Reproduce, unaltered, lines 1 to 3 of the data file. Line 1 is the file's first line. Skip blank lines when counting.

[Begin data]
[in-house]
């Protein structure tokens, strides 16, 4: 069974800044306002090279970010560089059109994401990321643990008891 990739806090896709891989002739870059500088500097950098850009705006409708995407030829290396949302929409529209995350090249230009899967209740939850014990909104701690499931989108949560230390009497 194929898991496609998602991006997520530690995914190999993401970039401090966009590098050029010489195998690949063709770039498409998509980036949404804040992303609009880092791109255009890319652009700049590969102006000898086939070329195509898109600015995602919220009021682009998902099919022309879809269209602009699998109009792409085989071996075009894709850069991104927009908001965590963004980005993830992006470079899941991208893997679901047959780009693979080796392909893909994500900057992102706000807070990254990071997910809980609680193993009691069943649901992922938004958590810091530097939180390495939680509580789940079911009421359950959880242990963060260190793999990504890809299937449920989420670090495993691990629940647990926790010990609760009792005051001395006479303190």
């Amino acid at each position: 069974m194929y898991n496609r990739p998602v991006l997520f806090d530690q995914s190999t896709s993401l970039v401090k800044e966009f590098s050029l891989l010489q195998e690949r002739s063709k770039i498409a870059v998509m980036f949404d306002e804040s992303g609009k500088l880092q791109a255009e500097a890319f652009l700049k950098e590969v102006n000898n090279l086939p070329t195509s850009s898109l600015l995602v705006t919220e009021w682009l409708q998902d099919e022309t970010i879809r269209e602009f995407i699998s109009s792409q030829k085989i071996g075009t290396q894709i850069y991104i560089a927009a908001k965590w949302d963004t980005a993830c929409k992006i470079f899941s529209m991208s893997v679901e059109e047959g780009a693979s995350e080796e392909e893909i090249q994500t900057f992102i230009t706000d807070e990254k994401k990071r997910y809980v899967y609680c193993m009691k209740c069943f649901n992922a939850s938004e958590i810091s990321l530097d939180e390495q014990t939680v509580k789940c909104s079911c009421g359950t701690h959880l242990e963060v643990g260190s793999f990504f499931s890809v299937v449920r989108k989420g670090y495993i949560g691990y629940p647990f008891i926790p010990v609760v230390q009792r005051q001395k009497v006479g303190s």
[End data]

[in-house]
């Protein structure tokens, strides 16, 4: 069974800044306002090279970010560089059109994401990321643990008891 990739806090896709891989002739870059500088500097950098850009705006409708995407030829290396949302929409529209995350090249230009899967209740939850014990909104701690499931989108949560230390009497 194929898991496609998602991006997520530690995914190999993401970039401090966009590098050029010489195998690949063709770039498409998509980036949404804040992303609009880092791109255009890319652009700049590969102006000898086939070329195509898109600015995602919220009021682009998902099919022309879809269209602009699998109009792409085989071996075009894709850069991104927009908001965590963004980005993830992006470079899941991208893997679901047959780009693979080796392909893909994500900057992102706000807070990254990071997910809980609680193993009691069943649901992922938004958590810091530097939180390495939680509580789940079911009421359950959880242990963060260190793999990504890809299937449920989420670090495993691990629940647990926790010990609760009792005051001395006479303190």
């Amino acid at each position: 069974m194929y898991n496609r990739p998602v991006l997520f806090d530690q995914s190999t896709s993401l970039v401090k800044e966009f590098s050029l891989l010489q195998e690949r002739s063709k770039i498409a870059v998509m980036f949404d306002e804040s992303g609009k500088l880092q791109a255009e500097a890319f652009l700049k950098e590969v102006n000898n090279l086939p070329t195509s850009s898109l600015l995602v705006t919220e009021w682009l409708q998902d099919e022309t970010i879809r269209e602009f995407i699998s109009s792409q030829k085989i071996g075009t290396q894709i850069y991104i560089a927009a908001k965590w949302d963004t980005a993830c929409k992006i470079f899941s529209m991208s893997v679901e059109e047959g780009a693979s995350e080796e392909e893909i090249q994500t900057f992102i230009t706000d807070e990254k994401k990071r997910y809980v899967y609680c193993m009691k209740c069943f649901n992922a939850s938004e958590i810091s990321l530097d939180e390495q014990t939680v509580k789940c909104s079911c009421g359950t701690h959880l242990e963060v643990g260190s793999f990504f499931s890809v299937v449920r989108k989420g670090y495993i949560g691990y629940p647990f008891i926790p010990v609760v230390q009792r005051q001395k009497v006479g303190s």